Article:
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Tribal exclusivity became a central question between two proposed sports betting measures in California leading up to Tuesday’s elections.

The first measure, Proposition 26, would have legalized in-person sports betting on tribal lands, while the second measure, Proposition 27, would have legalized mobile sports betting across the state and invited larger operations such as DraftKings and FanDuel to participate.

While mobile betting has created a windfall in some markets where the practice became legalized, complete tribal control over online operations are rare. Many tribes choose to partner with larger companies like DraftKings and FanDuel. Even purely tribal operations typically involve another tribal partner, such as the partnership between Navajo Nation Gaming and Seminole Nation of Florida’s Hard Rock Digital platform

Both measures failed at the ballot box. Prop 26 garnered support from roughly 30 percent of voters, while Prop 27 only managed about 17 percent support. The results were unsurprising to backers of Prop 26, many of whom turned their attention to defeating Prop 27 in the last year of campaigning. 

“The sovereign right of tribes to exclusively operate casino-style gaming in California, as originally confirmed by the state’s voters over two decades ago, has been preserved from the incursion of out-of-state corporations,” said Dan Little, chief intergovernmental affairs officer at San Manuel Band of Mission Indians. “Those corporations should be aware that California tribes will always protect their people and their sovereignty, as well as work with the people of California to improve our collective well-being, now and into the future.”

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A group of more than 50 tribes across California rallied to defeat Prop 27 to protect existing exclusivity compacts with the state. 

As reported by state news publication CalMatters, Pechanga Band of Indians Vice President of Public Affairs Jacob Mejia said Prop 27 represented “the biggest threat to gaming in a generation.”

“The reality is, we didn’t undertake any meaningful advertising for the in-person measure,” Mejia told CalMatters.

In contrast, Prop 27 received support from three tribes — Big Valley Ranch of Pomo Indians, the Middletown Rancheria of Pomo Indians of California, and the Santa Rosa Tachi Yokut Tribe — who argued in campaign ads that mobile betting would open opportunities for tribes without existing operations.

“It’s about the next seven generations,” Chairman Jose Moke Simon III said in an advertisement for Prop 27 available on yestoprop27.com. “Prop 27 will help small, rural tribes like mine get a seat at the table. It will be transformational. … Taxing online sports betting gives us the chance to really enhance the lives of our tribes.”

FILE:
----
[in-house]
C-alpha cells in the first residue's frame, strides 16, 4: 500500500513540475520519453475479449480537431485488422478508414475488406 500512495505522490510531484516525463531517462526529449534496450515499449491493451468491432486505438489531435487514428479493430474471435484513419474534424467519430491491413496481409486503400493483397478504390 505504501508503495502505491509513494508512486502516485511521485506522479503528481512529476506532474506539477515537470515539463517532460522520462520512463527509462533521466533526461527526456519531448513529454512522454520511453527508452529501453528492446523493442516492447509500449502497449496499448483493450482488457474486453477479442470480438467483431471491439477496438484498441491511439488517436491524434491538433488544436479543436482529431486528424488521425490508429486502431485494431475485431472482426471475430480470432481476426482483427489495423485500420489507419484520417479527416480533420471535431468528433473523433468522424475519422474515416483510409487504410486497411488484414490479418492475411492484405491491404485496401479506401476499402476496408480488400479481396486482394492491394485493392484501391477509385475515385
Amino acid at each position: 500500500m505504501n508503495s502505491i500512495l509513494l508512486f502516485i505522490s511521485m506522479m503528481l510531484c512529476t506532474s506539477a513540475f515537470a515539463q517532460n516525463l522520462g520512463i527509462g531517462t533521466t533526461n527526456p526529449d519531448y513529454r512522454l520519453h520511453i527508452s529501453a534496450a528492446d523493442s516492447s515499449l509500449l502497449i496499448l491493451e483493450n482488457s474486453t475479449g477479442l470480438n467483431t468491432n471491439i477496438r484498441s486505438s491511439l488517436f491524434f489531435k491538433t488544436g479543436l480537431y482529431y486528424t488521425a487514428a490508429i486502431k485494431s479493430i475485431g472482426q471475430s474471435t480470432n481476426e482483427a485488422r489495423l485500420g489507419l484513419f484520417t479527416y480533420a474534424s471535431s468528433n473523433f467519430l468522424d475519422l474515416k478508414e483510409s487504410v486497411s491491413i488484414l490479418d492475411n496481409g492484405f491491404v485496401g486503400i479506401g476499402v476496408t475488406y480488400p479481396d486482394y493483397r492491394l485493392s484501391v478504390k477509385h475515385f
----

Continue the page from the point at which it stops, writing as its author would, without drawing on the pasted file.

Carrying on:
That argument didn’t stave off the decisive blow voters struck against Prop 27 Tuesday night. Speaking to CalMatters, Indian Gaming Association Conference Chairman Victor Rocha called the measure’s defeat a “huge victory.” 

“It wasn’t just ‘let’s stop this thing,’ it was ‘let’s stomp this thing into the ground,’ he said. “Everybody knows this: You don’t come and try to screw the tribes.” 

Even after a statewide rout on both measures, sports betting could be on the table in the future. As recently as December 2021, several California tribes submitted a proposal to offer a potential intersection between in-person and online sports betting. 

That proposal, the Age-Verified Tribal Online and In-Person Sports Wagering Regulatory Act, aims to establish 21-and-over online and in-person sports betting at tribal establishments only.

“The most trusted entities to safely operate sports wagering in California are tribal governments who have decades of accumulated experience operating in-state gaming casinos,” the proposal reads. “Allowing Indian tribal governments to operate online and in-person sports wagering preserves the federal and California commitment to redressing historic harms and promoting the welfare of tribal peoples and their California-resident neighbors.”

While that proposal’s supporting tribes initially included the Rincon Band of Luiseno Indians, the Federated Indians of Graton Rancheria, the Wilton Rancheria, and the San Manuel Band of Mission Indians, Graton later pulled its support, according to a court filing. 

Whatever the path forward for online sports betting in California, Tuesday’s election made it clear the measure would require tribal support, No On 27 spokesperson Kathy Fairbanks wrote in a statement.

“Unlike the out-of-state corporate operators behind Prop 27, voters have long seen Indian tribes as highly credible,” Fairbanks said. “We know that voters support tribes, and have seen tribal leaders as responsible stewards of gambling in the state. They want to see those tribal leaders take that lead role in any kind of gambling expansion.”

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About The Author
Chez Oxendine
Staff Writer
Chez Oxendine (Lumbee-Cheraw) is a staff writer for Tribal Business News. Based in Oklahoma, he focuses on broadband, Indigenous entrepreneurs, and federal policy. His journalism has been featured in Native News Online, Fort Gibson Times, Muskogee Phoenix, Baconian Magazine, and Oklahoma Magazine, among others.
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